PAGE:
So, despite approximations and the fact that I am hiding from your view the added complication of the possibility of collecting and storing multiple events in a single detector readout -something which may "ease" the problem by up to a factor of a 100- this is, in a nutshell, why hadron collider experiments need a trigger system.

So, the Trigger...

A trigger is a online selection system which takes care of reading out the fastest components of the detector, and deciding on the fly with that partial imformation whether the event is interesting enough to be stored to disk, or deleted forever. It is a critical device! What we discard during data-taking will never make it into our analyses. So the selection needs to be very wise.

(Above, a block diagram of the CMS L1 trigger).

Triggers usually make heavy use of a parallelized design, exploiting the symmetry of the detector: the same operation may be performed at the same time on different parts of the detector. Yet on a global scale they are essentially serial devices: in fact, they are usually divided in "levels". At CMS, there are only two such levels, but in all other collider experiments there are three. The idea is that each level selects the data that becomes an input for the following, which has more time available and more information to take a better decision.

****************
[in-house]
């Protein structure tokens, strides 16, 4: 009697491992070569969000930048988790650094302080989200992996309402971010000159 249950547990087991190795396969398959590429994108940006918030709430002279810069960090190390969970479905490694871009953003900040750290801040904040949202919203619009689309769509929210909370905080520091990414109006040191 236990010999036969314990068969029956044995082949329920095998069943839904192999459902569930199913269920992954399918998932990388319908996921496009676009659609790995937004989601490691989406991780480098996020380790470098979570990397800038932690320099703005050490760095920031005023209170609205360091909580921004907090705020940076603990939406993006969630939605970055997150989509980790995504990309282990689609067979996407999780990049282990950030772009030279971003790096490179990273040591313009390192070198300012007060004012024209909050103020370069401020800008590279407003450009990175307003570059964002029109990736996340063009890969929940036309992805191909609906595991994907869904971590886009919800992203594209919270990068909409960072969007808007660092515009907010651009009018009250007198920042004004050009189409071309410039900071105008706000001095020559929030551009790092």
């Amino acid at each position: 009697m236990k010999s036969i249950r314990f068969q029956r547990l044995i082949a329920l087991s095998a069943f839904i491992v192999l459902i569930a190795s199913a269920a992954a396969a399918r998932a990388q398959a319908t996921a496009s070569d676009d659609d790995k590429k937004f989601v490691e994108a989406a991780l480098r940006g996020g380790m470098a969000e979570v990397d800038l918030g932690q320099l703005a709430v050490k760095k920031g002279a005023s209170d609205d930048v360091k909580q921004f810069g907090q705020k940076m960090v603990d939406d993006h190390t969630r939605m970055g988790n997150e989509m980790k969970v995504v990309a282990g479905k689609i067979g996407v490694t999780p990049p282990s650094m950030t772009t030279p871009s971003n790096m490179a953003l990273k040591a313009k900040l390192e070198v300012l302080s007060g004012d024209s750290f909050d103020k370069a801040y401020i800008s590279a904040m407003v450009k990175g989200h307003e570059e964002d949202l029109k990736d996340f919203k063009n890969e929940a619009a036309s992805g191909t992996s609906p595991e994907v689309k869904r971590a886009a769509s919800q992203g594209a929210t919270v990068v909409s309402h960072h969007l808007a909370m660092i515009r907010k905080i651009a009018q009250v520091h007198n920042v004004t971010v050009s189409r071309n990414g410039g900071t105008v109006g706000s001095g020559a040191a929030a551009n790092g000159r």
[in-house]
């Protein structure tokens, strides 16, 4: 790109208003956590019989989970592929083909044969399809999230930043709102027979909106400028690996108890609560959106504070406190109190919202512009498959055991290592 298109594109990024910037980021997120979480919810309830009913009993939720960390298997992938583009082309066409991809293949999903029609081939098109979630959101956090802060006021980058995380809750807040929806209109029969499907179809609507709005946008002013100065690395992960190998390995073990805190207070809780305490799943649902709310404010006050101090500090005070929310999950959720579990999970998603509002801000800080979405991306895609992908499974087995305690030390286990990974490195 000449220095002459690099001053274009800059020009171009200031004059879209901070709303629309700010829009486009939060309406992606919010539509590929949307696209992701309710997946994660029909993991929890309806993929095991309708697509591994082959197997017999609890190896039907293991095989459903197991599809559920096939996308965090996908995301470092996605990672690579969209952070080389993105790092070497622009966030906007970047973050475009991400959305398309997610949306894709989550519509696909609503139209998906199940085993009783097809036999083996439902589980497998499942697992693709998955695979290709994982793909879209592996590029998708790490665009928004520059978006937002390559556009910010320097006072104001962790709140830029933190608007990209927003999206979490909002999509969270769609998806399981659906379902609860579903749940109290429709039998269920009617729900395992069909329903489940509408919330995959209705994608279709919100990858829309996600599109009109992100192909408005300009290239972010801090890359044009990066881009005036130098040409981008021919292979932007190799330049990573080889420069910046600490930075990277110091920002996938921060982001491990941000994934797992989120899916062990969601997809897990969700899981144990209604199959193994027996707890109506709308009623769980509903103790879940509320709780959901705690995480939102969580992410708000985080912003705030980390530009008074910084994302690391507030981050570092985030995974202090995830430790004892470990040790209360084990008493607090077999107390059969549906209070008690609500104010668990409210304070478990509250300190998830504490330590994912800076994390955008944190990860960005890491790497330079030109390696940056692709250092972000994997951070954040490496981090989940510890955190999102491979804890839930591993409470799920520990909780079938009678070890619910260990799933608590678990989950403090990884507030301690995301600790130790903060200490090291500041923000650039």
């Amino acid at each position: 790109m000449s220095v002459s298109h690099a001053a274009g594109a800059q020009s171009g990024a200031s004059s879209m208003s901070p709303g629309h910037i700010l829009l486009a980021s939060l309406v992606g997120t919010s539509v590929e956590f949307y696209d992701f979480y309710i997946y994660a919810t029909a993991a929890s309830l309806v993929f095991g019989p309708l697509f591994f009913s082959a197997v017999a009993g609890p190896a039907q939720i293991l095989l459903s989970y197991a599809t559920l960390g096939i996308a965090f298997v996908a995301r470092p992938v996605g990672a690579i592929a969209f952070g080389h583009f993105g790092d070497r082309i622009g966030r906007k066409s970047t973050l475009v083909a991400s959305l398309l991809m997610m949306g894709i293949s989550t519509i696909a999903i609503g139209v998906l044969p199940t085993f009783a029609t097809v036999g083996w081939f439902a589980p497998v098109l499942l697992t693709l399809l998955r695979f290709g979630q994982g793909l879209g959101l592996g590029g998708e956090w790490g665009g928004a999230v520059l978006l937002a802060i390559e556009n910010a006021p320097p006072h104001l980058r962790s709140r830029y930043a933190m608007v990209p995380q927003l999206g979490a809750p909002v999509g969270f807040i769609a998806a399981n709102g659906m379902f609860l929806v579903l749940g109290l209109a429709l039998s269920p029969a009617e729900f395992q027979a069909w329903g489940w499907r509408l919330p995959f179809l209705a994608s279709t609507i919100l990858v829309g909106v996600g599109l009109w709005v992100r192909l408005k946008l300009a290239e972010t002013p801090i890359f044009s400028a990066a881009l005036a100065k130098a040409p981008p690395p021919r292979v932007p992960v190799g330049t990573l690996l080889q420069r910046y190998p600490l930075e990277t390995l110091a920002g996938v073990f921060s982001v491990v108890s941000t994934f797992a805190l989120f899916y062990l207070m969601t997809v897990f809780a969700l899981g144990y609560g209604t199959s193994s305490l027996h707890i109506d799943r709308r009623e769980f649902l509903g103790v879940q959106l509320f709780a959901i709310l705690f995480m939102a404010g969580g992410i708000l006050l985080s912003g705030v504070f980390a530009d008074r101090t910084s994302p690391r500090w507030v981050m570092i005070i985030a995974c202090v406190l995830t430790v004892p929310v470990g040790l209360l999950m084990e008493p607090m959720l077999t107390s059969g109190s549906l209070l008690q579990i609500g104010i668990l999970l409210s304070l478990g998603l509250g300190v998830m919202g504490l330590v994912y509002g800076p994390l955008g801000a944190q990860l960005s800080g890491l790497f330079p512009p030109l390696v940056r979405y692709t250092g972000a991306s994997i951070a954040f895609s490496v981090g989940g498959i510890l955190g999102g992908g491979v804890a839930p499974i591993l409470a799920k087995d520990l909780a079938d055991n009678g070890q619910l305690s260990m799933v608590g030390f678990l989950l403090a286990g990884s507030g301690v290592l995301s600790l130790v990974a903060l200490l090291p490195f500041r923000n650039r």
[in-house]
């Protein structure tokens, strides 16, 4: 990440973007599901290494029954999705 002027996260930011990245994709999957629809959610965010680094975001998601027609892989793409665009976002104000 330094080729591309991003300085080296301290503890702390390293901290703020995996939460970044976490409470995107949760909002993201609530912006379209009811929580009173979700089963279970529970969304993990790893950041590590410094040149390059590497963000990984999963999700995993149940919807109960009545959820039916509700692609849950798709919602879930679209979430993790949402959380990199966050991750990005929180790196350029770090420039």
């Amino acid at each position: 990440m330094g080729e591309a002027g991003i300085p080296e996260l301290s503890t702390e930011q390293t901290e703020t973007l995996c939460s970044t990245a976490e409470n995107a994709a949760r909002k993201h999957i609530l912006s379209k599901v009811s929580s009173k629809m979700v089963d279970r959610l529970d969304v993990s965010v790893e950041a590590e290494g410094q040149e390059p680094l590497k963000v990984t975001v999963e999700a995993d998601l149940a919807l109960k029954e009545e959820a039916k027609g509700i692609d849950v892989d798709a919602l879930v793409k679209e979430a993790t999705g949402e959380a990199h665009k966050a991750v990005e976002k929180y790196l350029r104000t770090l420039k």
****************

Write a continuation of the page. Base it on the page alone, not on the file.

In CMS the  first level trigger uses a readout of very specific, fast components of the detector, and tries to sort out the most energetic collisions, and those that are likely to contain interesting objects, such as electron or muon candidates (particles of high value in hadronic collisions, because they only originate from electroweak interactions!). The decision is made in a very short time -of the order of a microsecond or so- with custom-made electronic components, and it is usually a "NAY!". That is, the first-level trigger usually rejects 9999 events in ten thousand!